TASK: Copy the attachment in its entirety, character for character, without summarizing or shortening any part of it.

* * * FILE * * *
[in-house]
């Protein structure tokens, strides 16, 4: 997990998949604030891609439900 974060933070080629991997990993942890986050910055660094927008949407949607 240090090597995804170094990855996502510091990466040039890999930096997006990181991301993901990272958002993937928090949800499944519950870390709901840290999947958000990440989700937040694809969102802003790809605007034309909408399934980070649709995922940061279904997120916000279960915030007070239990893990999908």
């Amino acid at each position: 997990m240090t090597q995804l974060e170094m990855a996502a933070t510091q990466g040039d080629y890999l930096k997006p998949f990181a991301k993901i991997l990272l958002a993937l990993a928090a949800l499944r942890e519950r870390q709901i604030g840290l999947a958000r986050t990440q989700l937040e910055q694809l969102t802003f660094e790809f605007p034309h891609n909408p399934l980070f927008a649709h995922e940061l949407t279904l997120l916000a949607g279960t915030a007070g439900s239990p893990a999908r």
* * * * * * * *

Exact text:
[in-house]
């Protein structure tokens, strides 16, 4: 997990998949604030891609439900 974060933070080629991997990993942890986050910055660094927008949407949607 240090090597995804170094990855996502510091990466040039890999930096997006990181991301993901990272958002993937928090949800499944519950870390709901840290999947958000990440989700937040694809969102802003790809605007034309909408399934980070649709995922940061279904997120916000279960915030007070239990893990999908």
């Amino acid at each position: 997990m240090t090597q995804l974060e170094m990855a996502a933070t510091q990466g040039d080629y890999l930096k997006p998949f990181a991301k993901i991997l990272l958002a993937l990993a928090a949800l499944r942890e519950r870390q709901i604030g840290l999947a958000r986050t990440q989700l937040e910055q694809l969102t802003f660094e790809f605007p034309h891609n909408p399934l980070f927008a649709h995922e940061l949407t279904l997120l916000a949607g279960t915030a007070g439900s239990p893990a999908r």